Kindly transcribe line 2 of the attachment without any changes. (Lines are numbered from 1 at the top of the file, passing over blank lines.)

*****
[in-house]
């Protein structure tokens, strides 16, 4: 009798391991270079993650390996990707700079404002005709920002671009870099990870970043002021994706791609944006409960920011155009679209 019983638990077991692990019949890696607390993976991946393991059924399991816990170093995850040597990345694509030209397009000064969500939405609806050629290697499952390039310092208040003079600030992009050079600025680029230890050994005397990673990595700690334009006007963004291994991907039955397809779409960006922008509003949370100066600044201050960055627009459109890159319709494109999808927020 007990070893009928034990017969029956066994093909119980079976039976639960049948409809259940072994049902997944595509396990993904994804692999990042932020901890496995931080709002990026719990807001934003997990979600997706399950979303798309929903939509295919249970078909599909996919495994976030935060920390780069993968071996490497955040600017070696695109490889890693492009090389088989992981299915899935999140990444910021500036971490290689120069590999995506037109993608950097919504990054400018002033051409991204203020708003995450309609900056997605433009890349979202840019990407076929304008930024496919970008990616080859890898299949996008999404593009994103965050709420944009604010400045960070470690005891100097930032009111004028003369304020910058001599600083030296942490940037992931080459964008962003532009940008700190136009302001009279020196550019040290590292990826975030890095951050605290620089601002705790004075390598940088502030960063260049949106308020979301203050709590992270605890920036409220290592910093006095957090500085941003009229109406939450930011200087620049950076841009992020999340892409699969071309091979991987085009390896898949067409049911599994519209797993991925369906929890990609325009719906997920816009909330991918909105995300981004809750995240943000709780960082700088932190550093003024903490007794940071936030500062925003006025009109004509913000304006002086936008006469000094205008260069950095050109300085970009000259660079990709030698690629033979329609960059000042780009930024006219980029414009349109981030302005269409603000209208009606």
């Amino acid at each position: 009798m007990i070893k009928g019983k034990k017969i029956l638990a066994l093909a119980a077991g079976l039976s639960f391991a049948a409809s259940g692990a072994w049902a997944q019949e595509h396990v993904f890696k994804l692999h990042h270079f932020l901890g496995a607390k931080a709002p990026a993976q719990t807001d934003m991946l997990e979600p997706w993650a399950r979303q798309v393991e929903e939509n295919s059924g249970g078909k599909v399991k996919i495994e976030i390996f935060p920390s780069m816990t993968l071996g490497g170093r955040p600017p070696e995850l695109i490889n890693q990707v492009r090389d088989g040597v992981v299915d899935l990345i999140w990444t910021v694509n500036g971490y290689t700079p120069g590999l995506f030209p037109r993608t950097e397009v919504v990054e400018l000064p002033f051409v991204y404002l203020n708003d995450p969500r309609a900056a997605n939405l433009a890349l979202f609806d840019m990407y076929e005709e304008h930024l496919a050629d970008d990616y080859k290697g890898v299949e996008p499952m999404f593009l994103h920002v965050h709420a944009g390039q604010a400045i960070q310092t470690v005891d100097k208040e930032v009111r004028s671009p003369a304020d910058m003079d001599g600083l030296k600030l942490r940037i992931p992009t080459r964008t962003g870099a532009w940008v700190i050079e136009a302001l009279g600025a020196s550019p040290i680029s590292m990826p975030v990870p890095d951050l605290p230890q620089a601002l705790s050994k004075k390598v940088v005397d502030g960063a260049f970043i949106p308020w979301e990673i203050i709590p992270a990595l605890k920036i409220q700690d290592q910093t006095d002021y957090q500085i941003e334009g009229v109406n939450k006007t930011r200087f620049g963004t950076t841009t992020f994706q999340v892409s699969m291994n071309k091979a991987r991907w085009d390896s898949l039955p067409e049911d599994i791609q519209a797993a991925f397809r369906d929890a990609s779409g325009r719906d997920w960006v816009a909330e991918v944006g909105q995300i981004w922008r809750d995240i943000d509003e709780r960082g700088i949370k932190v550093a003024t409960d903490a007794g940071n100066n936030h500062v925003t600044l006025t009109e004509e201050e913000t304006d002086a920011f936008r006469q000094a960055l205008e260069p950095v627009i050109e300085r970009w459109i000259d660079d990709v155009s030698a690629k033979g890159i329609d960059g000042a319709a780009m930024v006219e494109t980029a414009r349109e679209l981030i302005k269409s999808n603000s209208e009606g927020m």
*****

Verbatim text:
């Protein structure tokens, strides 16, 4: 009798391991270079993650390996990707700079404002005709920002671009870099990870970043002021994706791609944006409960920011155009679209 019983638990077991692990019949890696607390993976991946393991059924399991816990170093995850040597990345694509030209397009000064969500939405609806050629290697499952390039310092208040003079600030992009050079600025680029230890050994005397990673990595700690334009006007963004291994991907039955397809779409960006922008509003949370100066600044201050960055627009459109890159319709494109999808927020 007990070893009928034990017969029956066994093909119980079976039976639960049948409809259940072994049902997944595509396990993904994804692999990042932020901890496995931080709002990026719990807001934003997990979600997706399950979303798309929903939509295919249970078909599909996919495994976030935060920390780069993968071996490497955040600017070696695109490889890693492009090389088989992981299915899935999140990444910021500036971490290689120069590999995506037109993608950097919504990054400018002033051409991204203020708003995450309609900056997605433009890349979202840019990407076929304008930024496919970008990616080859890898299949996008999404593009994103965050709420944009604010400045960070470690005891100097930032009111004028003369304020910058001599600083030296942490940037992931080459964008962003532009940008700190136009302001009279020196550019040290590292990826975030890095951050605290620089601002705790004075390598940088502030960063260049949106308020979301203050709590992270605890920036409220290592910093006095957090500085941003009229109406939450930011200087620049950076841009992020999340892409699969071309091979991987085009390896898949067409049911599994519209797993991925369906929890990609325009719906997920816009909330991918909105995300981004809750995240943000709780960082700088932190550093003024903490007794940071936030500062925003006025009109004509913000304006002086936008006469000094205008260069950095050109300085970009000259660079990709030698690629033979329609960059000042780009930024006219980029414009349109981030302005269409603000209208009606």